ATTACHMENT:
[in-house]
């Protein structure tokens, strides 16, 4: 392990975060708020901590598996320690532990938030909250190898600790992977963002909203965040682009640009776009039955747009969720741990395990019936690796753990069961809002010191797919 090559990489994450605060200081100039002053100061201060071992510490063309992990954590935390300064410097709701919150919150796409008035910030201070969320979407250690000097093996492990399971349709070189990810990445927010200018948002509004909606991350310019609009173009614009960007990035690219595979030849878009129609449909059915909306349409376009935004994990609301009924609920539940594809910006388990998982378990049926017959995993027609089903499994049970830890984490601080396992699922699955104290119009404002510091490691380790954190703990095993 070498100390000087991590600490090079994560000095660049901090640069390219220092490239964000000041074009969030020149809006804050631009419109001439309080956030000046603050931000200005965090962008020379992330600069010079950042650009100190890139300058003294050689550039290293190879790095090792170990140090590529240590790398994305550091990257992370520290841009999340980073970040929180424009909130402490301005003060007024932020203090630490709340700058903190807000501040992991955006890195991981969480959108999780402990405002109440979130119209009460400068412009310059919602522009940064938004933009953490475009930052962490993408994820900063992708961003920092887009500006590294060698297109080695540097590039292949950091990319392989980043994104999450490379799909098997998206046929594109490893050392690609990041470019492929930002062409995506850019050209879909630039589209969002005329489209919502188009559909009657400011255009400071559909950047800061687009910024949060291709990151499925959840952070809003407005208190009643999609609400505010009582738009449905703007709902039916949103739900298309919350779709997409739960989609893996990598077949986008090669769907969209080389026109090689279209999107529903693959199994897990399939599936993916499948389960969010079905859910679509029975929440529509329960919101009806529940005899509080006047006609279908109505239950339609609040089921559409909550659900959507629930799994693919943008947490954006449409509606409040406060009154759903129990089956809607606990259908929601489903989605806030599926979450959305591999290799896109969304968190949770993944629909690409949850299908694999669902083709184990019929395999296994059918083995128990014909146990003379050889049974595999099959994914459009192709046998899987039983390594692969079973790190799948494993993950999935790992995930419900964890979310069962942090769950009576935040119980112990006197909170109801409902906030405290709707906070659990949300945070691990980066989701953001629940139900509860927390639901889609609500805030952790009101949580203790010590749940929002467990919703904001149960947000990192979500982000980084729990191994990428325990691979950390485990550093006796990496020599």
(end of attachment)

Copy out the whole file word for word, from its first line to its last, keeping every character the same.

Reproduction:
[in-house]
């Protein structure tokens, strides 16, 4: 392990975060708020901590598996320690532990938030909250190898600790992977963002909203965040682009640009776009039955747009969720741990395990019936690796753990069961809002010191797919 090559990489994450605060200081100039002053100061201060071992510490063309992990954590935390300064410097709701919150919150796409008035910030201070969320979407250690000097093996492990399971349709070189990810990445927010200018948002509004909606991350310019609009173009614009960007990035690219595979030849878009129609449909059915909306349409376009935004994990609301009924609920539940594809910006388990998982378990049926017959995993027609089903499994049970830890984490601080396992699922699955104290119009404002510091490691380790954190703990095993 070498100390000087991590600490090079994560000095660049901090640069390219220092490239964000000041074009969030020149809006804050631009419109001439309080956030000046603050931000200005965090962008020379992330600069010079950042650009100190890139300058003294050689550039290293190879790095090792170990140090590529240590790398994305550091990257992370520290841009999340980073970040929180424009909130402490301005003060007024932020203090630490709340700058903190807000501040992991955006890195991981969480959108999780402990405002109440979130119209009460400068412009310059919602522009940064938004933009953490475009930052962490993408994820900063992708961003920092887009500006590294060698297109080695540097590039292949950091990319392989980043994104999450490379799909098997998206046929594109490893050392690609990041470019492929930002062409995506850019050209879909630039589209969002005329489209919502188009559909009657400011255009400071559909950047800061687009910024949060291709990151499925959840952070809003407005208190009643999609609400505010009582738009449905703007709902039916949103739900298309919350779709997409739960989609893996990598077949986008090669769907969209080389026109090689279209999107529903693959199994897990399939599936993916499948389960969010079905859910679509029975929440529509329960919101009806529940005899509080006047006609279908109505239950339609609040089921559409909550659900959507629930799994693919943008947490954006449409509606409040406060009154759903129990089956809607606990259908929601489903989605806030599926979450959305591999290799896109969304968190949770993944629909690409949850299908694999669902083709184990019929395999296994059918083995128990014909146990003379050889049974595999099959994914459009192709046998899987039983390594692969079973790190799948494993993950999935790992995930419900964890979310069962942090769950009576935040119980112990006197909170109801409902906030405290709707906070659990949300945070691990980066989701953001629940139900509860927390639901889609609500805030952790009101949580203790010590749940929002467990919703904001149960947000990192979500982000980084729990191994990428325990691979950390485990550093006796990496020599």